This is part one of a journey of wits and determination, in which I will distribute Linux using a physical medium to everyone in my appartment complex in suburban Utah, which has approximately 200 units.
I figure that’s about a thousand people who have probably never heard of Linux, and my apartments have a heavy concentration of US Air Force and is a fairly affluent area. The parking lot looks like a new car dealership. I would venture to guess that most of them have computers, and have a higher than average intelligence and willingness to try new things when it comes to using an operating system. I could be totally wrong here, but we’ll see.
I spent awhile brainstorming some several methods to distribute Linux to the neighbors in my appartment complex.
The easiest would be to burn a bunch of CDs and just leave them where everyone visits at least once a week -the mailbox. I could probably make a sign and have penguins on it or something but that would not make the impression I’m hoping for.
The door-to-door approach has merits, but I live in Utah, which is the capital of the world for door-to-door marketing. There are an amazing amount of missionaries here that go door-to-door preaching religion. Linix is pretty close to a religion, so I figure it wont go super well.
The United States Postal Service has the Electronic Media Box which will hold a CD or DVD case for NO CHARGE, but it’s for Priority Mailing only, which means it actually would cost me something around $4.00 or more apeice to actually ship. I could always tape over the label and try to pay first class, but I’m sure that’s illegal.
Serious Direct Mail: This seems like a good idea to send an actual Business Card CD Linux distribution in the mail to someone, but unfortunately it’s VERY VERY expensive. I could spend an entire paycheck doing this here. Scratch it off the list.
Corrugated Jewel case Mailers: About $56 + $10.53 shipping for 200. These look like the same ones that the USPS gives you for free.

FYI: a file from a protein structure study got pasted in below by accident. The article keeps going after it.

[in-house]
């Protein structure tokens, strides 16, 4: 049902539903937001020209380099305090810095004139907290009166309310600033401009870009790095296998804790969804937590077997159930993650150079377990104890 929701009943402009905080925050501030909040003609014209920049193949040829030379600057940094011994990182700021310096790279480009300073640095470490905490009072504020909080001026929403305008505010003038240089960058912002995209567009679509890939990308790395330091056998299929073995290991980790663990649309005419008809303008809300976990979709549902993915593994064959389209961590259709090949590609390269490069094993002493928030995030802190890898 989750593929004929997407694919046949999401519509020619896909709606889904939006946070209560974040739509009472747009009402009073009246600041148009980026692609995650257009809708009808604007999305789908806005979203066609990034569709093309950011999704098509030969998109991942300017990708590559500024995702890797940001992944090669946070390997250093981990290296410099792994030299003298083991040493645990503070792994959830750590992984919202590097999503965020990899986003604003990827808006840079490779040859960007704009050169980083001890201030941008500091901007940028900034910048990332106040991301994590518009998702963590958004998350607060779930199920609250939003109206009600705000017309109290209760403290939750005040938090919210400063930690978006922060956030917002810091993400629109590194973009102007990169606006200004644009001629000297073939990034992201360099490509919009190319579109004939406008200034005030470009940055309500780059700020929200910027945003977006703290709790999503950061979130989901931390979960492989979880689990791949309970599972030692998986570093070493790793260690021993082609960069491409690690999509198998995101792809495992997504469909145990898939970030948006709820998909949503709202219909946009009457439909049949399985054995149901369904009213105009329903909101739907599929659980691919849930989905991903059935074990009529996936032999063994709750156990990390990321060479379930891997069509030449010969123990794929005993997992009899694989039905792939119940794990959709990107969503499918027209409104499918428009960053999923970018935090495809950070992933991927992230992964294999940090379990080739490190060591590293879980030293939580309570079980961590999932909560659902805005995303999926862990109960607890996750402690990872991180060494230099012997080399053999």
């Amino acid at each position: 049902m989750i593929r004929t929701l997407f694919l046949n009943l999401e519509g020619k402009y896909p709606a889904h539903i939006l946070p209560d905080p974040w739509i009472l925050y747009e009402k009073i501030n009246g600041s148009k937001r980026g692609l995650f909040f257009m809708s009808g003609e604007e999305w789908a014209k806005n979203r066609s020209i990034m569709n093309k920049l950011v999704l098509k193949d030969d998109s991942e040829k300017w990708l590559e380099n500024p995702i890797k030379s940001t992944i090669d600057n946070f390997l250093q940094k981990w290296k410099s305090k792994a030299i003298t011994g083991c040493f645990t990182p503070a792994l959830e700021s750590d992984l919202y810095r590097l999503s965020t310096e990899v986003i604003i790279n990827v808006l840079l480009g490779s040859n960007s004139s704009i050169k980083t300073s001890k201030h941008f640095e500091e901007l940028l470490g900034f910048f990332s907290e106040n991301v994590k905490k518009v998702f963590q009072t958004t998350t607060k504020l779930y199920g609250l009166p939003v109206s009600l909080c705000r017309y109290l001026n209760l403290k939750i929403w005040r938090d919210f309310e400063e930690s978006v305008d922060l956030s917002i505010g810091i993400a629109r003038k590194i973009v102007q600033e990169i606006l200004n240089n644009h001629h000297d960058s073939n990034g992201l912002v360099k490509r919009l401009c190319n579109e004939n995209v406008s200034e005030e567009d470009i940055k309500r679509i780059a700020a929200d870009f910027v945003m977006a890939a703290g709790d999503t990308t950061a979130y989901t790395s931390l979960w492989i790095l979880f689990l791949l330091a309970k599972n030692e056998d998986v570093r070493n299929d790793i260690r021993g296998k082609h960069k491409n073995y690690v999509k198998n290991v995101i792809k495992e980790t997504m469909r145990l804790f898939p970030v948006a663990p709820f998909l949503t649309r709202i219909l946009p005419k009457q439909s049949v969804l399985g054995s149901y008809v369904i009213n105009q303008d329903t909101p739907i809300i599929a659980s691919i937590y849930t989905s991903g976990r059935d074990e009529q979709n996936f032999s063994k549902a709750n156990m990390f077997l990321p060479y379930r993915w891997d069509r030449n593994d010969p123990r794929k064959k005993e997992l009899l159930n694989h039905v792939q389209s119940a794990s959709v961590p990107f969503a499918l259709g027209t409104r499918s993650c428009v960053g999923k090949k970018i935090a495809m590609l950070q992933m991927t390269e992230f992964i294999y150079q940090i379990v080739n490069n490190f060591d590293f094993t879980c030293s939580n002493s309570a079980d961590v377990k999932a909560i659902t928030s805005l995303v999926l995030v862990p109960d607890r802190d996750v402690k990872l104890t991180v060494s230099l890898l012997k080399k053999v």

AH! I found it. White Paperboard CD Sleeve minimum quanity of 500 for a for a total of $29.15! Oh snap, $50.00 minimum order.
Ordering free Ubuntu CDs could also work OK, but up to 10 weeks for an order and unless it’s an organized event doesn’t seem like I could get 200 CDs for free to send to people who may not want it anyways.
I’m going to keep looking, but I’m thinking the best course of action will be to get paper sleeves and mail them first class, and if anyone requests another due to it breaking in the mail, I’ll send another out. It’ll likely be cheaper in the long run.
Part Two of this article will be the actual written material that I’ll put inside the CD Mailer.
Part Three will be a photo journal of the actual shipping process.
Part Four is going to be determined by whether or not I receive feedback from any people that have received the CD.
If you have ideas or suggestions to help me out in this, I would appreciate a comment or an email to firstname.lastname@example.org.
Thanks for reading!
I’ve come to the conclusion that I should avoid using the mail after all. I’m targeting a very specific area with less than 200 homes, and why not deliver these myself? I can burn some calories AND probably deliver more than what I could in a CD mailer envelope.
So I’ve come up with the alternate plan of simply canvasing the area with plastic door bags with an Ubuntu CD and some printed information.